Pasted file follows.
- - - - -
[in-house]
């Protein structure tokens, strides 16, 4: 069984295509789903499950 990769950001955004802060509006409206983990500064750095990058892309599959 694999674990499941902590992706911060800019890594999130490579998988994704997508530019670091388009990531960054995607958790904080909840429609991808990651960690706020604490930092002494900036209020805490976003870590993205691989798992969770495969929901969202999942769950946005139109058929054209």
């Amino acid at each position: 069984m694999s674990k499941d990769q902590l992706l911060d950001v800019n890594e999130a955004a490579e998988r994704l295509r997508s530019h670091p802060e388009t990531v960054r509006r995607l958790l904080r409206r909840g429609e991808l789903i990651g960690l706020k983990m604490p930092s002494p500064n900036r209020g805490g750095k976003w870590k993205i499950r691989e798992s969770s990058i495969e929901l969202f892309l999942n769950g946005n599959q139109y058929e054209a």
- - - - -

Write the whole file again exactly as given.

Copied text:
[in-house]
């Protein structure tokens, strides 16, 4: 069984295509789903499950 990769950001955004802060509006409206983990500064750095990058892309599959 694999674990499941902590992706911060800019890594999130490579998988994704997508530019670091388009990531960054995607958790904080909840429609991808990651960690706020604490930092002494900036209020805490976003870590993205691989798992969770495969929901969202999942769950946005139109058929054209």
């Amino acid at each position: 069984m694999s674990k499941d990769q902590l992706l911060d950001v800019n890594e999130a955004a490579e998988r994704l295509r997508s530019h670091p802060e388009t990531v960054r509006r995607l958790l904080r409206r909840g429609e991808l789903i990651g960690l706020k983990m604490p930092s002494p500064n900036r209020g805490g750095k976003w870590k993205i499950r691989e798992s969770s990058i495969e929901l969202f892309l999942n769950g946005n599959q139109y058929e054209a």